On Faith: Obama’s Muslim dilemma

Jason Pitzl-Waters —  November 10, 2010 — 3 Comments

My latest response at the Washington Post’s On Faith site is now up.

Here’s this week’s panel question:

President Obama’s 10-day Asia trip includes visits to India and Indonesia, the world’s largest Muslim country.  The president chose not to visit the Sikh Golden Temple in Amritsar during his time in India because it required a head covering that his advisers feared would fuel speculation about his faith. A Pew study showed that nearly 20% of Americans believe falsely that the president is a Muslim.

The more Obama reaches out to Muslims, the more his critics are likely to slander him,implying that he is not a Christian.  An example is his April 2009 speech in Turkey, in which he said, “We do not consider ourselves a Christian nation or a Jewish nation or a Muslim nation, we consider ourselves a nation of citizens who are bound by ideals and a set of values.” The president’s critics have seized on that statement, insisting that he rejects the Christian foundations of America.  Is Obama stuck between a rock and a hard place? If you were the president, how would you handle this dilemma?

Here’s an excerpt from my response:

“When Obama says we aren’t a Christian nation, he isn’t negating Christianity’s role, for good or ill, in shaping our country’s history. Instead, he is acknowledging that we live in a secular, multi-religious society, where Wiccans, Buddhists, Hindus, Humanists, and Christians must all learn to coexist and work together to face our nation’s problems. That secular democracy can work in a country teeming with religious diversity, with no one group (in theory) imposing its moral will on another. The kind of democracy some would like to see “exported” to the Middle East. The moment we abandon our secular democracy so we can call ourselves “Christian America” is the moment we lose any moral higher ground we might have on the world stage when it comes to negotiating with or combating theocracy. In India, where the president just visited, some want to officially make the country a “Hindu Nation” a prospect that worries many Christians and Muslims living there. If we cast off our secular robes, whats to stop India, or Turkey for that matter, from following suit?”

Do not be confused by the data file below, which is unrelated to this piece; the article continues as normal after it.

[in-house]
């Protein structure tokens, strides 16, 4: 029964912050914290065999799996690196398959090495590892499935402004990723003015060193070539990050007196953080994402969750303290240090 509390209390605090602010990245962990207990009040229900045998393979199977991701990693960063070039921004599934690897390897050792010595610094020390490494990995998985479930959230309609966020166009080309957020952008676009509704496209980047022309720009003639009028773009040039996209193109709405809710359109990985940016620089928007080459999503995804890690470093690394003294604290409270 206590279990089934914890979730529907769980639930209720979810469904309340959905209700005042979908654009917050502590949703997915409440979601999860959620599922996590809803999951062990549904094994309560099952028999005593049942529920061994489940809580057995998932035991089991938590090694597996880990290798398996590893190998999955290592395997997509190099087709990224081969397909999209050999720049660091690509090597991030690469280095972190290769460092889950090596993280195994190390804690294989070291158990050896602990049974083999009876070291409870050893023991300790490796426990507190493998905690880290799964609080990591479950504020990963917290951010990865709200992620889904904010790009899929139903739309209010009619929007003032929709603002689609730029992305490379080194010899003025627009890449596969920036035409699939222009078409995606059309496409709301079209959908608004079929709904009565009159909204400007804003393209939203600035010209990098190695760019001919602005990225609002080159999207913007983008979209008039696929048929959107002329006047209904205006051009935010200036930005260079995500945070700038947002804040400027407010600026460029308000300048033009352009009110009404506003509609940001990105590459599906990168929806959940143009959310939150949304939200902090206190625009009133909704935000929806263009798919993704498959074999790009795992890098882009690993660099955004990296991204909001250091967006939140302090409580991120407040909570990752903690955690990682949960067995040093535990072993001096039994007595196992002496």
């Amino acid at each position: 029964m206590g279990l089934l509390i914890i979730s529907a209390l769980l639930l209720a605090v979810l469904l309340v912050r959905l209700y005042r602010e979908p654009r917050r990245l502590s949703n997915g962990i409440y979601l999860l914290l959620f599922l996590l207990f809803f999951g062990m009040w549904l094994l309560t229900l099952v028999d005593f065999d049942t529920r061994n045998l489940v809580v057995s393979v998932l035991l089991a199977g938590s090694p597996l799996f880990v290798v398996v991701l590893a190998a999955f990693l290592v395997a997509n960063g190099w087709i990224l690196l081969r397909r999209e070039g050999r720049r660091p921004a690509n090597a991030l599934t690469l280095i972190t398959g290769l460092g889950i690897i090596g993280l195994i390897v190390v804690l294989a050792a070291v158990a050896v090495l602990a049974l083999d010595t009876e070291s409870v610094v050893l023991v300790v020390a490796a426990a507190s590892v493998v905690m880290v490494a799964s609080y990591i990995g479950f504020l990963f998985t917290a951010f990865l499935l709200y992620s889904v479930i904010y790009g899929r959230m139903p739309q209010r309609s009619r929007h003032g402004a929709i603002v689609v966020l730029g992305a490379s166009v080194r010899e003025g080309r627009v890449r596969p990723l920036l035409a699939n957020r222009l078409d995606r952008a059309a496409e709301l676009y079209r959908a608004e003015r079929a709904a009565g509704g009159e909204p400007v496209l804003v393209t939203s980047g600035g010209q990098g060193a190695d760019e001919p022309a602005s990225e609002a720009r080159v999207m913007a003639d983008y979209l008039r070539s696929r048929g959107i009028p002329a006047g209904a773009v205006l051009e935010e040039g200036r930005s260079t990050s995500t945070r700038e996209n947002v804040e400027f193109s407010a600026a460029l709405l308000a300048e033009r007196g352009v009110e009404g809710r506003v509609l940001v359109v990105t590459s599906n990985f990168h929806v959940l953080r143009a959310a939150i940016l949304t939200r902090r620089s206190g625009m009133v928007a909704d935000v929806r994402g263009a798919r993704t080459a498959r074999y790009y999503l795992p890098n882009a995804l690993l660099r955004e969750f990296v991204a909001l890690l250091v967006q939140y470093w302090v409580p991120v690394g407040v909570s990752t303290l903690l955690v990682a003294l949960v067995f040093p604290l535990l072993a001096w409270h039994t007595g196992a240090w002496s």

I hope you’ll head over to the site and read my full response, and the other panelist responses, and share your thoughts.

Jason Pitzl-Waters